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3. Client-side vs. server-side

In the context of data and analytics, the terms "client-side" and "server-side" are often thrown around. They represent different but frequently overlapping aspects of data collection and processing.

Within the sphere of technical marketing, the terms client-side and server-side could be described as follows:

A client is a machine that communicates with the server. The job of the client is to send requests to and then anticipate and process the response from the server. Clients are typically devices and software operated directly by the user, but sometimes a client can also be software running on a server itself.

Thus, client-side is used to describe the actions, mechanisms, and capabilities of client hardware and software, the requests compiled and sent by the client, and the handling of the responses received from the server.

A server is a machine that is designed to intercept and parse the request from the client. There are many different types of servers, such as web servers, email servers, and file servers.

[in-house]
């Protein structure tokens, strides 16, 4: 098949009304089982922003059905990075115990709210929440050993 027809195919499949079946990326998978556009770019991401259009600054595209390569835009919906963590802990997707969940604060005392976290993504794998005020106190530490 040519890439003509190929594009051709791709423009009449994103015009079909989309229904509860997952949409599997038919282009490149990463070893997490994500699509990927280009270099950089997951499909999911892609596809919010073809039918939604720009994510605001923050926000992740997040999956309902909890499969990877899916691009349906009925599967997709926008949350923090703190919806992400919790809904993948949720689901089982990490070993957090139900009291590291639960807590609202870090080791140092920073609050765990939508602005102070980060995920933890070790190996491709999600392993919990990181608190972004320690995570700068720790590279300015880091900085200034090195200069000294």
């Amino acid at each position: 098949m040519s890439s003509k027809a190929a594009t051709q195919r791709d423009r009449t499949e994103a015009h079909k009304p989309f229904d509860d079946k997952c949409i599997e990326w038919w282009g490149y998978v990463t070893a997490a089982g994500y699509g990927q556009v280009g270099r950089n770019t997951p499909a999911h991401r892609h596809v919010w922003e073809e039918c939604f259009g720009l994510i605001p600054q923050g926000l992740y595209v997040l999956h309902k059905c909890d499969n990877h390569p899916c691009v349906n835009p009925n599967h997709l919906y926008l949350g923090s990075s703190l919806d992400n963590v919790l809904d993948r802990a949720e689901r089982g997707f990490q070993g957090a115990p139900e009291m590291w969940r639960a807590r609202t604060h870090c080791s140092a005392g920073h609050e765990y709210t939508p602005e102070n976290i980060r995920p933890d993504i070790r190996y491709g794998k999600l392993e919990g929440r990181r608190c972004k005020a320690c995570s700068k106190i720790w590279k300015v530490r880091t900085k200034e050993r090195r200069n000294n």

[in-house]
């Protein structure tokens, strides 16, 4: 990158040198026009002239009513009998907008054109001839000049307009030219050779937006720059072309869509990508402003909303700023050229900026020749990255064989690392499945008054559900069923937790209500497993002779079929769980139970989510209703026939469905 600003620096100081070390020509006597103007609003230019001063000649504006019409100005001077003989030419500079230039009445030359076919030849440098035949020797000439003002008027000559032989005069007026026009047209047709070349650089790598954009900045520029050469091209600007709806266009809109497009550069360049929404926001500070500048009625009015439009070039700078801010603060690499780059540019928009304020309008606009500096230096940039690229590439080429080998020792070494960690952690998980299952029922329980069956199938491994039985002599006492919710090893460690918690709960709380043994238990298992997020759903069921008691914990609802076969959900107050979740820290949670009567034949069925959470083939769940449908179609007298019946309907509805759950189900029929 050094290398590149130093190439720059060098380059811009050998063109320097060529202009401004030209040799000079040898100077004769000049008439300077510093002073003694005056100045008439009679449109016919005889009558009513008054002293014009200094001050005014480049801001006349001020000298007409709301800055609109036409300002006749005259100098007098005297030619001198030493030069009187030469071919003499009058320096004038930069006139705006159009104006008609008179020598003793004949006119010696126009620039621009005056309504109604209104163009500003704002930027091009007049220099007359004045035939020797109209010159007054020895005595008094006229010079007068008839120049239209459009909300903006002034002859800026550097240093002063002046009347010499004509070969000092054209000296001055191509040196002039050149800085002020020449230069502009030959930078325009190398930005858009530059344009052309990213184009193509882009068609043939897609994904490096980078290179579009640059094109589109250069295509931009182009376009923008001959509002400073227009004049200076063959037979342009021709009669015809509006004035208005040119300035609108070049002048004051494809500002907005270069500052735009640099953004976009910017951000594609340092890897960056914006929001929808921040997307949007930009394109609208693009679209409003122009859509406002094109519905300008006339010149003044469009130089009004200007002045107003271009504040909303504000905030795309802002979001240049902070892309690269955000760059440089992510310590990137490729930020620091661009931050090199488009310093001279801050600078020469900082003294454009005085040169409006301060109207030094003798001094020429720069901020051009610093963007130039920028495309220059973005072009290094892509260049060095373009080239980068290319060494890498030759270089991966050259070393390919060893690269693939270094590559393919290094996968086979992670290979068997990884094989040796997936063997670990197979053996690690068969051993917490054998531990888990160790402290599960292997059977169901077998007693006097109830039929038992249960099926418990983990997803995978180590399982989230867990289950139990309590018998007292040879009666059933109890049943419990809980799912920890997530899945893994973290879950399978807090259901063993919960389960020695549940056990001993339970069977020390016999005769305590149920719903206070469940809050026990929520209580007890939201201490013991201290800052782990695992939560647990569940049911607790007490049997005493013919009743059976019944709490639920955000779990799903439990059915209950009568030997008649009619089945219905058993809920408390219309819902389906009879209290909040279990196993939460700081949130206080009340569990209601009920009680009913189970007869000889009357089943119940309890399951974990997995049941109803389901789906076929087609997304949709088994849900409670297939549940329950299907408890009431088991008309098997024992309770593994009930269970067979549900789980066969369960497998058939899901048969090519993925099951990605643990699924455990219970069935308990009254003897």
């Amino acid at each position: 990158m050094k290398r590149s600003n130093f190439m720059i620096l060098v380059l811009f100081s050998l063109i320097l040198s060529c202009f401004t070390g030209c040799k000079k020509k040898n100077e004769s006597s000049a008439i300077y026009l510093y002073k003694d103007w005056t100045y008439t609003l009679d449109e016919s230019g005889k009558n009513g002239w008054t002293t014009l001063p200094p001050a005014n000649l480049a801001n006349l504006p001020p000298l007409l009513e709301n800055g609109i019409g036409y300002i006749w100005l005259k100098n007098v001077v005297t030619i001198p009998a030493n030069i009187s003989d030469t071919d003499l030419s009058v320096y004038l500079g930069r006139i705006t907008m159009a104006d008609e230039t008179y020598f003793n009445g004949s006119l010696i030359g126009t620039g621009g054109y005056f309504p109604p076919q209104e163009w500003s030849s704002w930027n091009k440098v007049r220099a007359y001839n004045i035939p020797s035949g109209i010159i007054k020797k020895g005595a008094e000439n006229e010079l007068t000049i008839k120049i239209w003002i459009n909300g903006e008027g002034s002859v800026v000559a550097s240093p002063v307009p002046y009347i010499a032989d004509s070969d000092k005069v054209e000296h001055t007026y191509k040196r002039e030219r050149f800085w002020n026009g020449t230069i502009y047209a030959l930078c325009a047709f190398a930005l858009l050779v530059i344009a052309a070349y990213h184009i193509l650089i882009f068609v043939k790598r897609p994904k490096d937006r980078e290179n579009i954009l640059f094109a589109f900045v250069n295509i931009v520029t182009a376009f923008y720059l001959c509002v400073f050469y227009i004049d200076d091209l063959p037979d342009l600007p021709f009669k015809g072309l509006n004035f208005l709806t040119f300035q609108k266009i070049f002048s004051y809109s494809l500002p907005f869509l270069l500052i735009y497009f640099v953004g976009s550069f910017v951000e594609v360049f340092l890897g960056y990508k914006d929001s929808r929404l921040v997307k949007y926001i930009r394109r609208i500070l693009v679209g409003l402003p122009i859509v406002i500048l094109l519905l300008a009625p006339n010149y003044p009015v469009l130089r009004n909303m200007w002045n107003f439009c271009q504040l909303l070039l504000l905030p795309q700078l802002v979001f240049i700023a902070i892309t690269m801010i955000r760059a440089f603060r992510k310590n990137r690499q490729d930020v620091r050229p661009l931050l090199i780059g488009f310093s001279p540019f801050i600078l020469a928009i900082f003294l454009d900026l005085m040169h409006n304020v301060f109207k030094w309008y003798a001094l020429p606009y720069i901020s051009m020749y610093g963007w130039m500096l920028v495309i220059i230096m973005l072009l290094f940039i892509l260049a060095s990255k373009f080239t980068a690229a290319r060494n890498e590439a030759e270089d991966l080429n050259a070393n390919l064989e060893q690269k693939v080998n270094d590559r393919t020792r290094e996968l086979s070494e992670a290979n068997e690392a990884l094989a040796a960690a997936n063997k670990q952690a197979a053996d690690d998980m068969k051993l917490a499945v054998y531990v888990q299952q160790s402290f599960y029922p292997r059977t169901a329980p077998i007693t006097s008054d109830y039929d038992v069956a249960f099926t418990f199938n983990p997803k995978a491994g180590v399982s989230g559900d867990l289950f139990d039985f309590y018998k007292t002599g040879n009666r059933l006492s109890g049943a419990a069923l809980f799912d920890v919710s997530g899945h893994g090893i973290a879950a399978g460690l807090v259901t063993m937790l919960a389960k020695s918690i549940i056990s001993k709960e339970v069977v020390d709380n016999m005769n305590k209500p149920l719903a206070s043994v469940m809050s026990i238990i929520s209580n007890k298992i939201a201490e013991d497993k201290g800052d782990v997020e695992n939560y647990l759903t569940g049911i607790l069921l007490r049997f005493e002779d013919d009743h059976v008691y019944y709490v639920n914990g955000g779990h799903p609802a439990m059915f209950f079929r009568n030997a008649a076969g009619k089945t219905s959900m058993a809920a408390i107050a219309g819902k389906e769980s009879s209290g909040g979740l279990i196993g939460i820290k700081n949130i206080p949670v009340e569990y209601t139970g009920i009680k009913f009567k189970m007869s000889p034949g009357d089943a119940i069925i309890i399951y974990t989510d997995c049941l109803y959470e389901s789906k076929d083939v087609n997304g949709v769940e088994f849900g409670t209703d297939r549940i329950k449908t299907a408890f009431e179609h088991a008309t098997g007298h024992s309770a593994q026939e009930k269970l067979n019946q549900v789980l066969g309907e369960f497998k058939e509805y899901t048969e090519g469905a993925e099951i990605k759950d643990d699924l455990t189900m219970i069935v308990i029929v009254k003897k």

Thus, server-side denotes the activities that happen purely within a server environment. These include intercepting requests, parsing them, initiating new server-side processes (such as data pipeline ingestion), and compiling the response back to the request source.

As a technical marketer, you will frequently encounter these terms especially regarding data-related processes. You will need to understand the differences, the benefits, and the drawbacks of both approaches. There is no one-size-fits-all approach to data collection, and ultimately you will likely end up with a hybrid model facilitated by technologies like server-side tagging.

Client-side analytics

Client-side analytics typically represents the work of a tracker.

This tracker runs in the web browser or the mobile app, and its job is to collect data about how the user is operating the client-side software.

The tracker can access anything that is made available to its code. In a web browser this would be strictly JavaScript and browser APIs, but in mobile devices the language and the available APIs depend on the operating system and which SDKs have been deployed.

These are typical things available only in a client-side context:

  • The content that is visible to the user on the page or screen.
  • Information stored behind client-side APIs, such as those of the web browser or of the device.
  • The user’s interactions with the browser or device, such as clicks and taps, mouse movement, scroll actions, time spent with the screen in the foreground, etc.

When an analytics platform is solely concerned with what happens client-side, it is a client-side analytics tool. 

In client-side analytics, the user is the centerpiece, and their actions in the client-side environment form the basis of the analytical approach.

Strictly client-side tools include: